The Aftermath of the D

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Going to Detroit for a weekend long service trip was something I viewed as a group of college students going to help a less fortunate community. I had the idea in my head of us going and bettering the lives of others, and looking back on that now, I realize how selfish that thinking was.

Of course, the service aspects of the trip that we partook in were beneficial, like working with the Cass Community Social Services and with the students of Jalen Rose Leadership Academy, but they were not life changing. Going somewhere for such a short amount of time makes the size of your impact minimal, and at first, this frustrated me.

Too many times do I feel as if people do mission work more for themselves and feeling good, rather than making an actual difference in the world around them. It is so easy to get caught up in the idea of “I’m helping those less fortunate than myself,” and that “I am doing this for the benefit of others,” but who are we kidding? So often we are only kidding ourselves. I am guilty of it myself, going to volunteer for a few hours, patting myself on the back, and then going on with my day not thinking twice about it. But this is not leadership.

It was not until the Vice President of Quicken Loans spoke to us as a cohort during our tour of their facilities did I discover why it was meant for me to be on that trip. He talked about how his past employment at Microsoft, and how he gave up his glamorous position to move to downtown Detroit and be at the center of the evolution of the city right there at Quicken Loans. It was this leadership that I witnessed over the course of the weekend that changed my perspective on the future.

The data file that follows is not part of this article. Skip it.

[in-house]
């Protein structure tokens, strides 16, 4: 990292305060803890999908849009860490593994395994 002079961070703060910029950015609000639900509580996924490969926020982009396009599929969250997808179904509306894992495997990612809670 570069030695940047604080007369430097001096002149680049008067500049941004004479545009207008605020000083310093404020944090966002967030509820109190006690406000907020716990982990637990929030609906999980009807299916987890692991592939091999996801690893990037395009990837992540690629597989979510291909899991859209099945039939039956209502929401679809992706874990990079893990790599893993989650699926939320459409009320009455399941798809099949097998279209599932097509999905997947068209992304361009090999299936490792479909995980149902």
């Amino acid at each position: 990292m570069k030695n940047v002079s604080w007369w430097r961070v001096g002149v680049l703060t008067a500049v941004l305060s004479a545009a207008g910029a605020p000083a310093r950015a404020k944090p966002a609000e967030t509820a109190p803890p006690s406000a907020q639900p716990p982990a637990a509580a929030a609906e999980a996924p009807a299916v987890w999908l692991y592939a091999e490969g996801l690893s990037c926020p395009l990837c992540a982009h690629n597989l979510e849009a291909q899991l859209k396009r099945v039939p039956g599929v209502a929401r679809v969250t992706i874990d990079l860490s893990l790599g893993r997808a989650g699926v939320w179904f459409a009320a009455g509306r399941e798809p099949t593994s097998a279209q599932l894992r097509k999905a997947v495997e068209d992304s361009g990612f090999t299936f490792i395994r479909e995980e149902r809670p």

This stuck with me then, and has ever since. He changed his lifestyle to become apart of the Detroit movement, he didn’t visit Detroit on the weekends and volunteer. He completely indulged his life and mission into the progress of Detroit. Volunteering can be used as an excuse, being satisfied with a few hours of service here and there, but never truly investing. After this trip I have found myself more motivated than ever to live a well rounded life of leadership, instead of something I pick and choose to do at my leisure. I want to emerge myself in a career where day in and day out I am working directly with something that I want to better in the world, rather than using leadership as hobby I want it to be my lifestyle.

It’s intriguing to look back on my thought process before the trip and what I believed I would get out of it, and now what I actually took away from the experience. I am so excited to continue my journey of self discovery and find our where college will take me with my major, and my career beyond, but I know now that I never want to half ass a life of leading. If you do not do something with your whole heart and an abundance of passion, what is point at all?

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